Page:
PCMark Vantage - Hard Disk Tests
Version and / or Patch Used: 188.8.131.52
Developer Homepage: http://www.futuremark.com
Product Homepage: http://www.futuremark.com/products/pcmarkvantage
PCMark Vantage is the first objective hardware performance benchmark for PCs running 32 and 64-bit versions of Microsoft Windows Vista. PCMark Vantage is perfectly suited for benchmarking any type of Microsoft Windows Vista PC from multimedia home entertainment systems and laptops to dedicated workstations and high-end gaming rigs. Regardless of whether the benchmarker is an artist or an IT Professional, PCMark Vantage shows the user where their system soars or falls flat, and how to get the most performance possible out of their hardware. PCMark Vantage is easy enough for even the most casual enthusiast to use yet supports in-depth, professional industry grade testing.
The reason we like PCMark Vantage is because the recorded traces are played back without system stops. What we see is the raw performance of the drive. This allows us to see a marked difference between scoring that other trace based benchmarks do not exhibit. An example of a marked difference in scoring on the same drive would be empty vs. filled vs. steady state.
We run Vantage three ways. The first run is with the OS drive/Array 75% full to simulate a lightly used OS volume filled with data to an amount we feel is common for most users. The second run is with the OS volume written into a "Steady State" utilizing SNIA's guidelines (Rev 1.1). Steady state testing simulates a drive/arrays performance similar to that of a drive/array that has been subjected to consumer workloads for extensive amounts of time. The third run is a Vantage HDD test with the test drive/array attached as an empty lightly used secondary device.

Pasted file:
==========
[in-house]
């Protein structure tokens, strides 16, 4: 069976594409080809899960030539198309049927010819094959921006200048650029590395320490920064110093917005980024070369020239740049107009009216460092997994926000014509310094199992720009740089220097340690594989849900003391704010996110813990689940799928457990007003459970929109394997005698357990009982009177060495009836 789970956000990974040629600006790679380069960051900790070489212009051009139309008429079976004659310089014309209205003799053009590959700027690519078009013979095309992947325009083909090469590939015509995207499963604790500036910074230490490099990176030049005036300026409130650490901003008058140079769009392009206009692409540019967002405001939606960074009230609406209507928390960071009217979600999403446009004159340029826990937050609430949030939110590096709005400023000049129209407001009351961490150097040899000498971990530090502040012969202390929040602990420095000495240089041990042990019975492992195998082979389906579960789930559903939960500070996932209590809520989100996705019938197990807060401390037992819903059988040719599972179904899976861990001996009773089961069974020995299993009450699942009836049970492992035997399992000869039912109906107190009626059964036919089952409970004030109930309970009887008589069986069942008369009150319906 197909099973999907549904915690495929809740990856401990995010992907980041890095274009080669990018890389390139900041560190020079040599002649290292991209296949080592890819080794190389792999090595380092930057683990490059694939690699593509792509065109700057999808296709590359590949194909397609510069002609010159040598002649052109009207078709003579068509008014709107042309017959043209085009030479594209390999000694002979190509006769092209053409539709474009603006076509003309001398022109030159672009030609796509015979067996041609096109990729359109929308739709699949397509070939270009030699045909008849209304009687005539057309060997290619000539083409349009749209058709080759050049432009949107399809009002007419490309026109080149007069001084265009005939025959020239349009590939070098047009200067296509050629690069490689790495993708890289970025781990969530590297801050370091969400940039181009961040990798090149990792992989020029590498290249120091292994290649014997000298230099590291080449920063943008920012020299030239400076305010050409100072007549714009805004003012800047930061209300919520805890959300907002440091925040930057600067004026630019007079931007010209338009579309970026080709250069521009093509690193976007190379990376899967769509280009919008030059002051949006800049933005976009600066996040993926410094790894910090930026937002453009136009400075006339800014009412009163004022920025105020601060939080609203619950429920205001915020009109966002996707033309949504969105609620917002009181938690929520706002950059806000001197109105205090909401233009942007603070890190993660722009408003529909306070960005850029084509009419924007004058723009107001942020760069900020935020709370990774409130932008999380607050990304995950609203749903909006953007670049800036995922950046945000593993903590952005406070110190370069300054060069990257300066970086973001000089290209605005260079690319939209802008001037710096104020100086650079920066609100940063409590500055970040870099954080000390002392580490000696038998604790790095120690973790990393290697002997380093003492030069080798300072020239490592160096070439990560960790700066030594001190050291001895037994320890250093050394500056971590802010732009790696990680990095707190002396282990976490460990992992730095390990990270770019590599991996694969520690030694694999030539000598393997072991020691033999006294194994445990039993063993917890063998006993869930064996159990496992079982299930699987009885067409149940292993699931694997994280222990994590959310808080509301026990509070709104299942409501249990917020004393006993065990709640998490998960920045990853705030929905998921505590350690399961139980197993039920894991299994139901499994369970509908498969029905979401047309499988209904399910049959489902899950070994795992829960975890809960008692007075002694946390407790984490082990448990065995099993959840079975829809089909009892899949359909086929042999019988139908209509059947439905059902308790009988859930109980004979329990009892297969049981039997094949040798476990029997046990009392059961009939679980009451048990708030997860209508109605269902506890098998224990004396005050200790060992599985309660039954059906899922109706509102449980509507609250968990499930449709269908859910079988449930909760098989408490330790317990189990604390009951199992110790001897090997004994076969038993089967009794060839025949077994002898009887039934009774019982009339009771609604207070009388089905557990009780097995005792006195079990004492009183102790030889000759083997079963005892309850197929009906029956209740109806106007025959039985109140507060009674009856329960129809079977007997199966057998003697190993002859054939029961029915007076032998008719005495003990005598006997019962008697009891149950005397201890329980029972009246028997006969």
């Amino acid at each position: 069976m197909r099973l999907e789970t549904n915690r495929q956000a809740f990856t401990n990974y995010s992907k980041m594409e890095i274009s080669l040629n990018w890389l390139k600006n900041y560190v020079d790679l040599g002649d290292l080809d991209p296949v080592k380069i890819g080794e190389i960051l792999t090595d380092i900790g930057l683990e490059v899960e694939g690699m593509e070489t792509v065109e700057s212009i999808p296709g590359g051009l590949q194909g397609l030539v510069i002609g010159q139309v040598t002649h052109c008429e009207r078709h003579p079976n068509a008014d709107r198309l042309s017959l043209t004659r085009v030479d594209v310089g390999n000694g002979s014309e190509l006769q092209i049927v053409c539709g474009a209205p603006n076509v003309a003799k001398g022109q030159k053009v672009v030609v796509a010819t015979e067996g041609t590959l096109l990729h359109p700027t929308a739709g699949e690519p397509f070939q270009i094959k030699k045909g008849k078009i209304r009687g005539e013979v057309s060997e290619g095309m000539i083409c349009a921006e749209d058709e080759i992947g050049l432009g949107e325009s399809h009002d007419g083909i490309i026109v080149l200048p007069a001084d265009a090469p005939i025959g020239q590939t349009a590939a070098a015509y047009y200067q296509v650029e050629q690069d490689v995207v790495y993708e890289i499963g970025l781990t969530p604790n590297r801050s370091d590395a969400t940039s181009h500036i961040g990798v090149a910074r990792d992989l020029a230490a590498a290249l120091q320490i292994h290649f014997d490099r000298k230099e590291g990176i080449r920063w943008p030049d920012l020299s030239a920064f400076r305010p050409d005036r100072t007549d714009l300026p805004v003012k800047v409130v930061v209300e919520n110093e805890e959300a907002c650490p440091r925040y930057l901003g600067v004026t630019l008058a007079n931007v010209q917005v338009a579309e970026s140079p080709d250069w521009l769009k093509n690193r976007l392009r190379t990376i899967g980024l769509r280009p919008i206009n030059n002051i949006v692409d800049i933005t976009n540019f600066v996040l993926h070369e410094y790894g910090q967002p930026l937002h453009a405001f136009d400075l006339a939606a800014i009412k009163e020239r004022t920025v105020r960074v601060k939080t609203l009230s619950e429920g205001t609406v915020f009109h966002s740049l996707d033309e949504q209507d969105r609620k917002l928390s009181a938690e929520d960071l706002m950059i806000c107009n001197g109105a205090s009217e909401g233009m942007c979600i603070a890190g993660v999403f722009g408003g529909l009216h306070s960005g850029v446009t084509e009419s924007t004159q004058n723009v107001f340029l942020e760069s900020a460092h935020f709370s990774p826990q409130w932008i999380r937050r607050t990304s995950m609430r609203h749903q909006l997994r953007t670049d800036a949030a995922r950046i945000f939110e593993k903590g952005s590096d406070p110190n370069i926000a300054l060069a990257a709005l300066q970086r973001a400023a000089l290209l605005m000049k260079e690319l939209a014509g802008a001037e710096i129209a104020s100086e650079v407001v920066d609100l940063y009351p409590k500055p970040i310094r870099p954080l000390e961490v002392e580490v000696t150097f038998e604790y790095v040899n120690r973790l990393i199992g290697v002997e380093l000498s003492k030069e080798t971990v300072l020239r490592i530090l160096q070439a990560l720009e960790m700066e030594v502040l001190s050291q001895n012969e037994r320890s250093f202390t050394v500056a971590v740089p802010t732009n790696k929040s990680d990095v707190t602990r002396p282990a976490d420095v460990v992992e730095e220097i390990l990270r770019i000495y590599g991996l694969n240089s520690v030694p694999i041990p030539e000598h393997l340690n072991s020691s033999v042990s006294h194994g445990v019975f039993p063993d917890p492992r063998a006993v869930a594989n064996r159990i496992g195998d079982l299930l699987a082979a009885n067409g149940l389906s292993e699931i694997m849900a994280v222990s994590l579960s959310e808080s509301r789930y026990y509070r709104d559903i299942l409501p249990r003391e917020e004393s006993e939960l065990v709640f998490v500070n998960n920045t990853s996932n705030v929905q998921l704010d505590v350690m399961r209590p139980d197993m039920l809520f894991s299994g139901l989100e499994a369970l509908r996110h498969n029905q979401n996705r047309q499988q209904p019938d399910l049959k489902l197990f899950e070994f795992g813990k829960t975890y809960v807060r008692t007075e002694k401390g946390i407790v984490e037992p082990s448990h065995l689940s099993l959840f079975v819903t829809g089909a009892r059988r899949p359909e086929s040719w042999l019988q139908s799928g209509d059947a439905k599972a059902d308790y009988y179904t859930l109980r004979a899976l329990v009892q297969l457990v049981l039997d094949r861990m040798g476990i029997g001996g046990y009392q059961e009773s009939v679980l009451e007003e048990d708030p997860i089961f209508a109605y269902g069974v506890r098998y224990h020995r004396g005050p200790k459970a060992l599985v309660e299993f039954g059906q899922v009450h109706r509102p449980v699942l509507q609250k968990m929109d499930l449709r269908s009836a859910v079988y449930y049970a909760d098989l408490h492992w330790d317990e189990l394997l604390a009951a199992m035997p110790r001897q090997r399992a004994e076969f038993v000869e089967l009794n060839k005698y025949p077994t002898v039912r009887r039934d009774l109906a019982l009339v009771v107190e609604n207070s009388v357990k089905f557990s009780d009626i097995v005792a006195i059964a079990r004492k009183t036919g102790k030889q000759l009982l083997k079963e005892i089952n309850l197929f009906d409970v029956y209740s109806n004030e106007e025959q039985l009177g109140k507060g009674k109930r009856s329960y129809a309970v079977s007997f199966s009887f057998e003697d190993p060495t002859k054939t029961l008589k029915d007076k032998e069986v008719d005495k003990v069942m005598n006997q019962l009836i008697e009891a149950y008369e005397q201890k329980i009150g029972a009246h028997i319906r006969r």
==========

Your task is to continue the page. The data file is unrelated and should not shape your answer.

OS Volume 75% full - Lightly Used
OS Volume 75% full - Steady State
Secondary Volume Empty - Lightly Used
As you can see, there's a big difference between an empty drive/array, one that's 75% full/used, and one that's in a steady state.
The important scores to pay attention to are "OS Volume Steady State" and "OS Volume 75% full". These two categories are most important because they are indicative of typical consumer based user states.
When a drive/array is in a steady state, it means garbage collection is running at the same time it's reading/writing. There is a huge difference in performance between a single drive and a two drive array. The difference between a two and three drive array isn't that huge, but it's still significant.
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- Page 1 [Introduction]
- Page 2 [Specifications, Pricing and Availability]
- Page 3 [SanDisk Extreme II 240GB SSD]
- Page 4 [Benchmarks - Test System Setup, Drive Properties & ATTO Baseline Performance]
- Page 5 [Benchmarks - Anvil Storage Utilities]
- Page 6 [Benchmarks - CrystalDiskMark]
- Page 7 [Benchmarks - AS SSD]
- Page 8 [Benchmarks - PCMark Vantage]
- Page 9 [Benchmarks - PCMark 7]
- Page 10 [Benchmarks - PCMark 8]
- Page 11 [Secondary Volume Benchmarks - Blackmagicdesign's Disk Speed Test]
- Page 12 [Secondary Volume Benchmarks - Disk Response Times]
- Page 13 [Secondary Volume Benchmarks - DiskBench]
- Page 14 [Final Thoughts]
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